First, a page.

Introduction into Transrational Peaces and Elicitive Conflict Transformation
UNESCO Chair for Peace Studies
University of Innsbruck
Modernity – The World as Machine
Dietrich suggests that the Modernist belief that the world works as a machine was formed mainly from the teachings of philosophers and scientists such as Thomas Hobbes, Rene Descartes and Isaac Newton.
Hobbes’ famous saying the man’s the man’s wolf affirms that men are doing horrible things to each other. His observation then led to the need of domesticating these humanoid “wild animals”. The main instrument of domestication was the nation-state, in which there is one strong ruler, many rules, and the central institution – the army. A nation-state organized around the army protects the people inside from the “wild animals” outside. The problem of this approach is: all aspects of the state are organized around and are like the army. The product is then the school system that follows the system of the army. Why? Well, to give orders in the army, first you need to educate the future soldier in a way that he will be able to understand what the army officer orders him. Generally, this then leads to the notions of “us” and “them” – nation-states organized around the army are therefore one of the first problematic steps of Modernity that obstruct peaces up to today.
To go further, Descartes’ famous quote I think, therefore I am is a reflection of rational thinking predominant in his work and time. Perhaps we know this exclusive notion is wrong – yet we follow it, “like a religion.” With that, we separate the most important aspects of life: human and nature. Nature and culture separated man-made and naturally-grown products, thus making a strong distinction between the mind (“the good”) and the body (“the bad”). This reduces our thinking to boxes of subject and object – a thinking that we make experiences, and not that experiences make us, alienating ourselves all the further from ourselves, and the nature which is that.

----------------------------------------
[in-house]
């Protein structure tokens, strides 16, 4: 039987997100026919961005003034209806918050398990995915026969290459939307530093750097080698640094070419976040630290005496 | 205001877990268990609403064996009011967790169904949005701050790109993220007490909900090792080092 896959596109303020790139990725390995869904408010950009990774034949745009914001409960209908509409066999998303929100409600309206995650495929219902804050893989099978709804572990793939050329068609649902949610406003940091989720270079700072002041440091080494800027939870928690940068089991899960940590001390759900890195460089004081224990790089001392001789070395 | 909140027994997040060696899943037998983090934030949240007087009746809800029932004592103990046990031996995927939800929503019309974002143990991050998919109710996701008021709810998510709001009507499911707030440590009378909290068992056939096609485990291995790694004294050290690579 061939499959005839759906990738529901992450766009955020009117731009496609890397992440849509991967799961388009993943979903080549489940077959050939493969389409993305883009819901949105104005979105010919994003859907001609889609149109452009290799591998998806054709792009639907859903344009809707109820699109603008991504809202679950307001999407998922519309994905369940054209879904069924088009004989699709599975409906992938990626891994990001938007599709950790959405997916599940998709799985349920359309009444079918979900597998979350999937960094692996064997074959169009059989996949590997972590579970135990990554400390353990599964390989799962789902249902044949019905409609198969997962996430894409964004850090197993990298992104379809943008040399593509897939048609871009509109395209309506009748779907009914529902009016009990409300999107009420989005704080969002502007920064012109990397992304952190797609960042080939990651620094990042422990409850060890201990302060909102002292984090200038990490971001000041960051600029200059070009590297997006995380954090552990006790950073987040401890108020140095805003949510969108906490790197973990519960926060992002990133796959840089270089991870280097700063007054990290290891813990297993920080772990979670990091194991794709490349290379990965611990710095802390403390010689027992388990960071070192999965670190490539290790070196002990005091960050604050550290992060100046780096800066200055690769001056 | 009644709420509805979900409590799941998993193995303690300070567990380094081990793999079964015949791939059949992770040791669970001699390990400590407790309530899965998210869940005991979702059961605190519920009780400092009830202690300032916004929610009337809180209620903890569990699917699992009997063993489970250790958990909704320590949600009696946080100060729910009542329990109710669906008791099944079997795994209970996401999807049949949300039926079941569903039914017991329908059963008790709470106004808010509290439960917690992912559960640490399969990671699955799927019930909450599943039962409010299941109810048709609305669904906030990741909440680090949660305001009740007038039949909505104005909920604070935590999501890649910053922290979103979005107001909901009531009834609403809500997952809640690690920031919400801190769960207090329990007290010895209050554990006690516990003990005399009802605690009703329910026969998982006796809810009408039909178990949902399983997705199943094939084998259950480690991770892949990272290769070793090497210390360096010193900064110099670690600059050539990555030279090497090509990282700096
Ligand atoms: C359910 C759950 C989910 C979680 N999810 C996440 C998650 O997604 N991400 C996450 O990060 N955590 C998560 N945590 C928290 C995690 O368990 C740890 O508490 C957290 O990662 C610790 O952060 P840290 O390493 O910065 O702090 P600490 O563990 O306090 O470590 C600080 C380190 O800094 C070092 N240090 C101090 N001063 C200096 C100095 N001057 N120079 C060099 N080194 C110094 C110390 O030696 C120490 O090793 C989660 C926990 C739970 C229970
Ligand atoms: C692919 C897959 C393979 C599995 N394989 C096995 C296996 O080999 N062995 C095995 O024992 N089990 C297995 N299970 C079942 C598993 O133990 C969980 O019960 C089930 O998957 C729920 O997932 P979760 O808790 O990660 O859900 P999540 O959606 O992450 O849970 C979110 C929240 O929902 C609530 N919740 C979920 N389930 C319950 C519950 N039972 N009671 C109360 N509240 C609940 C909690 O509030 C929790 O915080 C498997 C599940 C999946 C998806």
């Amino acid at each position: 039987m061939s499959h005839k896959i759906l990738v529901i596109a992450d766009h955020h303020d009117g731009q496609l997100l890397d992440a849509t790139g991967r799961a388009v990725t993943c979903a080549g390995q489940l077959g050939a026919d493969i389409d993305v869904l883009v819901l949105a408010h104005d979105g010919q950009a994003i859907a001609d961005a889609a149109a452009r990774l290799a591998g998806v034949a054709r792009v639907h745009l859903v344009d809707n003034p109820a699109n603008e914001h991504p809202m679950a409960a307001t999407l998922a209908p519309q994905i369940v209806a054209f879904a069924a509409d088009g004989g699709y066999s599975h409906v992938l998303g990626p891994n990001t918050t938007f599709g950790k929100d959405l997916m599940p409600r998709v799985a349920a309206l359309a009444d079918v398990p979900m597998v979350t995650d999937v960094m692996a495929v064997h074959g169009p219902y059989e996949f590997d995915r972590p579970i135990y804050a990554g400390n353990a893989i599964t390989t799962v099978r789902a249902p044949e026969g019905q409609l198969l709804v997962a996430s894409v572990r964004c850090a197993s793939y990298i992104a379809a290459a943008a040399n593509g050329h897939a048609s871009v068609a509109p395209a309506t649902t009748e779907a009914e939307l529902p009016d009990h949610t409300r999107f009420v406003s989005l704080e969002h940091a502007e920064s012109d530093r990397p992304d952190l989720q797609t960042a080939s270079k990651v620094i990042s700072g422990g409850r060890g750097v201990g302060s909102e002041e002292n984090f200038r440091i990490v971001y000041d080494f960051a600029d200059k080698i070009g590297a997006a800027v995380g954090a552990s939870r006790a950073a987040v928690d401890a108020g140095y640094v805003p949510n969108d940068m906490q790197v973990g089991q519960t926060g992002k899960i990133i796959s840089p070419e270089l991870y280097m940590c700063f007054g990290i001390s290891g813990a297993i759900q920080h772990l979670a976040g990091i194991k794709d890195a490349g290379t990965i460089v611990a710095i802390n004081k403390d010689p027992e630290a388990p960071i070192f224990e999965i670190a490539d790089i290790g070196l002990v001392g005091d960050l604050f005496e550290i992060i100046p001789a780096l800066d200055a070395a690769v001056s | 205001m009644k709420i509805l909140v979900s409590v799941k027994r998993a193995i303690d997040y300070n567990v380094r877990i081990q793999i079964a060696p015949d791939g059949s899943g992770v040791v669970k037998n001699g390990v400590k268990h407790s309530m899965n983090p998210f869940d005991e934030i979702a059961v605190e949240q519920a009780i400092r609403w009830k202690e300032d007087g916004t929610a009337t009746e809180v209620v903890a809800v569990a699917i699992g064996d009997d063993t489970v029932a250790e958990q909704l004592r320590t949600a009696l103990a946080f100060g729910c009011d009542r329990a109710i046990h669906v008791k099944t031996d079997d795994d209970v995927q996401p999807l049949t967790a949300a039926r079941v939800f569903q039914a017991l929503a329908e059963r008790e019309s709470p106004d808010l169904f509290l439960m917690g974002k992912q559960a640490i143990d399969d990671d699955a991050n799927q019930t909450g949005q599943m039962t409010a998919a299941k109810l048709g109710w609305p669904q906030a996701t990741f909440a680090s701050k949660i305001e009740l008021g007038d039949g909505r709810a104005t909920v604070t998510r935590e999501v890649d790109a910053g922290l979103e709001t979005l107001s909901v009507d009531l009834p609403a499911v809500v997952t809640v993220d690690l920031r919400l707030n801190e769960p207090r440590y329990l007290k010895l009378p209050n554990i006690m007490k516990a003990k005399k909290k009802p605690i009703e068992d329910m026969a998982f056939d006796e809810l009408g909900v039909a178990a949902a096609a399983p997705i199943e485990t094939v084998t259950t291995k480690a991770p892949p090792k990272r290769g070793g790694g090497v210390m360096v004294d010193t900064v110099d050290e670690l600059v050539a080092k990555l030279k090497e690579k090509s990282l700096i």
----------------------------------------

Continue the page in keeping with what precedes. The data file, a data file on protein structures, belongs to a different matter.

To talk about Newton extensively is perhaps at this point unnecessary – his philosophy is that we can calculate whatever we want if we know all the determinants. His Modernist research and perception of our world turns it into a machine, creating further problems in human thinking about ourselves, nature and the notion of peace(s).